|Publication number||US4971389 A|
|Application number||US 07/495,680|
|Publication date||Nov 20, 1990|
|Filing date||Mar 19, 1990|
|Priority date||Jul 24, 1989|
|Publication number||07495680, 495680, US 4971389 A, US 4971389A, US-A-4971389, US4971389 A, US4971389A|
|Inventors||Raymond H. Staggs, Tony A. Clapp|
|Original Assignee||Staggs Raymond H, Clapp Tony A|
|Export Citation||BiBTeX, EndNote, RefMan|
|Patent Citations (8), Referenced by (14), Classifications (9), Legal Events (3)|
|External Links: USPTO, USPTO Assignment, Espacenet|
This application is a continuation-in-part of an application filed by us in the United States Patent and Trademark Office on July 24, 1989, under Ser. No. 07/383,471 for High Chair Attachment for Chairs, now abandoned.
1. Field of the Invention
This invention relates to readily applicable and removable attachments which may be applied to the seat portion of an adult chair by an attaching means gripping the uprights of the chair back which temporarily converts the chair into what may be termed a high chair and feeding tray for small children.
Most eating establishments such as restaurants and cafeterias furnish high chairs for patrons who have small children. However, many homes and particularly some apartments have limited living space, particularly in the dining area or the kitchen where ample space is limited which makes it impractical to use a conventional high chair for the reason the spacing between the legs of high chairs is usually considerably greater in overall dimensions than an adult chair in order to provide non-tipping safety of the high chair by the child when standing. Furthermore, if a couple has two or more small children requiring the use of conventional high chairs then the space requirement is even more critical in the home or apartment.
This invention provides a temporary conversion of an adult chair to a high chair type feeding tray for infants which may be readily removed from the adult chair and stored in a relatively small space.
2. Description of the Prior Art
Many restaurants supply a hollow block-like plastic member having a seat contour therein for placement upon the seat of an adult chair for supporting a child who has outgrown the size of a high chair and is capable of sitting at a table, needing only what is called a "booster" for lifting the child to a comfort level for eating from an adult table. This booster type support for rather small children is not satisfactory for the reason most small children require some support to maintain them in the high chair or converted adult chair and furthermore, since they wiggle considerably they need a seat belt type restraint to remain in the chair.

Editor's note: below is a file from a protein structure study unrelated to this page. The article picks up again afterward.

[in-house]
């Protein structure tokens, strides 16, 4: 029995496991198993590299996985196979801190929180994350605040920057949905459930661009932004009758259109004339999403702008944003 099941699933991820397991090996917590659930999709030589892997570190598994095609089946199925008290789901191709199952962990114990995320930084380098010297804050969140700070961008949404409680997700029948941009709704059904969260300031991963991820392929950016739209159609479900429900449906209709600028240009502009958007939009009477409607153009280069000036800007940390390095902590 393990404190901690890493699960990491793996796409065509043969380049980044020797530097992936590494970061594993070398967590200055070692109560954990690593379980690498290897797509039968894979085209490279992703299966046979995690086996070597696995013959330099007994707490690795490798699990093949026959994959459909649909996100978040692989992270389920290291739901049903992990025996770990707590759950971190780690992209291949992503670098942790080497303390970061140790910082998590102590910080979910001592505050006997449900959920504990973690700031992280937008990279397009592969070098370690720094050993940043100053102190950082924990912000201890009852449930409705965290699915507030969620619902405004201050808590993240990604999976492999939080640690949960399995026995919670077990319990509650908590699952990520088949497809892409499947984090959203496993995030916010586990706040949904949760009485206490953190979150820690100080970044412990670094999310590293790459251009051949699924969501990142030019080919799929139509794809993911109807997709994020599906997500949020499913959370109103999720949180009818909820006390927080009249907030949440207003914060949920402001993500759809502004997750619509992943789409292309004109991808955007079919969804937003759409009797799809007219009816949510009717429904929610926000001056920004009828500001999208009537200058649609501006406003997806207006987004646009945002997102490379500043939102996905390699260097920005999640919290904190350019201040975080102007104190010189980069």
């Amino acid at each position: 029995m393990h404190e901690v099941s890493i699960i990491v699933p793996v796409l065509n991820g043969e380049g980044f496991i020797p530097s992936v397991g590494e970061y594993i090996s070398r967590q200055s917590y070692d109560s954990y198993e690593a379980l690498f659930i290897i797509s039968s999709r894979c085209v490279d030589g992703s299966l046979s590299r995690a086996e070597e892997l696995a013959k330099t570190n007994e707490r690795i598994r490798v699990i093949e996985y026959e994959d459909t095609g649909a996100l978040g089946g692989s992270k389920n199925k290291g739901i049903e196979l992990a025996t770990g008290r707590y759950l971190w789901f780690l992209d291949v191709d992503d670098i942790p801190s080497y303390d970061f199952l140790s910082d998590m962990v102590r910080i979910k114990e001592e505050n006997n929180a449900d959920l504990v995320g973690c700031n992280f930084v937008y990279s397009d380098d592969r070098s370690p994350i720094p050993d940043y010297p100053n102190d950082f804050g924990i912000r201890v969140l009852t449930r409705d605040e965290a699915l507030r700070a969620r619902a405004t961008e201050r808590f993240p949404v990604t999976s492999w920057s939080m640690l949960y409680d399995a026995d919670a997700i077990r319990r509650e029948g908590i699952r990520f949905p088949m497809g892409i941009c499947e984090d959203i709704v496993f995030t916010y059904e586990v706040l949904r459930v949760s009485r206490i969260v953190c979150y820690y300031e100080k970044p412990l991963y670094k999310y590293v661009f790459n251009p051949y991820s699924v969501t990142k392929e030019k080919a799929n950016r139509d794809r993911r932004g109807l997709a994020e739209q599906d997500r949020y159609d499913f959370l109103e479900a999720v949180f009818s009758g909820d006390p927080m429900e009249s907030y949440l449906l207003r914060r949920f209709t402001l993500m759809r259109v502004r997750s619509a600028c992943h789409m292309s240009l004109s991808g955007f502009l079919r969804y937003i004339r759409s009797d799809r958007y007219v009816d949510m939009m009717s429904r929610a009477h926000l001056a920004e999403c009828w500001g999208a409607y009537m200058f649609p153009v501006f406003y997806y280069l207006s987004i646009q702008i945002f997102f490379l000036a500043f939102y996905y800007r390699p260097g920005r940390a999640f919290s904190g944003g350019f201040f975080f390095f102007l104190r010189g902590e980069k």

The most pertinent prior patent is believed to be U.S. Pat. No. 2,919,748. This patent discloses a tubular frame defined by opposing side members U-shaped in general configuration with the bight portion of the U-shape projecting forwardly of a chair and defining a pair of horizontal upper arms supporting a child's tray transversely of a chair and a pair of lower arms resting on the seat of a chair, with the lower arms integrally connected in a U-shape projecting across the rearward portion of an adult chair seat. The device of this patent requires a harness type attachment for securing the frame to the chair.
This invention is distinctive over this patent and other similar patents by providing a pair of substantially U-shaped frames having the respective bight portion projecting forwardly with the frames positioned on opposing sides of an adult chair seat. Upper horizontal arms of each frame removably support respective end portions of a child's eating tray and lower arms of these side frames project rearwardly and are connected with the inward confronting surfaces of an adult chair back upstanding leg members projecting upwardly from the seat and defining the back rest of the adult chair. These semicircular back rest standard grips are interconnected by telescoping expansion means constantly urging the semicircular grips apart and into frictional contact with the chair back standards thus insuring that the child's tray remains in place. The lateral U-shaped side frames prevent the child from falling from the chair at either of its sides.